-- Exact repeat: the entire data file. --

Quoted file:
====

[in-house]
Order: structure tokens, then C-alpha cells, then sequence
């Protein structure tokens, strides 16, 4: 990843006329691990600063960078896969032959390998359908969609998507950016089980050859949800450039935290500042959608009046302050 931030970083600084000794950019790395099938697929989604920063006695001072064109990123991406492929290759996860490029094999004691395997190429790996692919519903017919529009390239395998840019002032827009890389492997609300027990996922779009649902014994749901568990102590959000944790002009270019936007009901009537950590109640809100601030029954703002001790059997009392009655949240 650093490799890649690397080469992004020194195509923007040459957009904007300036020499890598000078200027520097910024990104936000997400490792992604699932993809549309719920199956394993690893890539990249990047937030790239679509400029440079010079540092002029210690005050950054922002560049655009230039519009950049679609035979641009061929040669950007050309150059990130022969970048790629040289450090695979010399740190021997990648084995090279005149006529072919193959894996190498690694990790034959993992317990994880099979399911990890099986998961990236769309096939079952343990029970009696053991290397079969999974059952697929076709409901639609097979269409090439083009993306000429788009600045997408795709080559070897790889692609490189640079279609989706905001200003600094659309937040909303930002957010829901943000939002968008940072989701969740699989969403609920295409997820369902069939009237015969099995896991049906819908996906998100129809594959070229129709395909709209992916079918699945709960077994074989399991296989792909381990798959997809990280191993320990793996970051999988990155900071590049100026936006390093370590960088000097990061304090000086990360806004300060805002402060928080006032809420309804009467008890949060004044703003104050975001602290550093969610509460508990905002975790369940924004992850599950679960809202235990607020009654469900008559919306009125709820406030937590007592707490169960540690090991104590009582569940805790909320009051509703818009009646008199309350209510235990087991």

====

[in-house]
Order: structure tokens, then C-alpha cells, then sequence
């Protein structure tokens, strides 16, 4: 990843006329691990600063960078896969032959390998359908969609998507950016089980050859949800450039935290500042959608009046302050 931030970083600084000794950019790395099938697929989604920063006695001072064109990123991406492929290759996860490029094999004691395997190429790996692919519903017919529009390239395998840019002032827009890389492997609300027990996922779009649902014994749901568990102590959000944790002009270019936007009901009537950590109640809100601030029954703002001790059997009392009655949240 650093490799890649690397080469992004020194195509923007040459957009904007300036020499890598000078200027520097910024990104936000997400490792992604699932993809549309719920199956394993690893890539990249990047937030790239679509400029440079010079540092002029210690005050950054922002560049655009230039519009950049679609035979641009061929040669950007050309150059990130022969970048790629040289450090695979010399740190021997990648084995090279005149006529072919193959894996190498690694990790034959993992317990994880099979399911990890099986998961990236769309096939079952343990029970009696053991290397079969999974059952697929076709409901639609097979269409090439083009993306000429788009600045997408795709080559070897790889692609490189640079279609989706905001200003600094659309937040909303930002957010829901943000939002968008940072989701969740699989969403609920295409997820369902069939009237015969099995896991049906819908996906998100129809594959070229129709395909709209992916079918699945709960077994074989399991296989792909381990798959997809990280191993320990793996970051999988990155900071590049100026936006390093370590960088000097990061304090000086990360806004300060805002402060928080006032809420309804009467008890949060004044703003104050975001602290550093969610509460508990905002975790369940924004992850599950679960809202235990607020009654469900008559919306009125709820406030937590007592707490169960540690090991104590009582569940805790909320009051509703818009009646008199309350209510235990087991």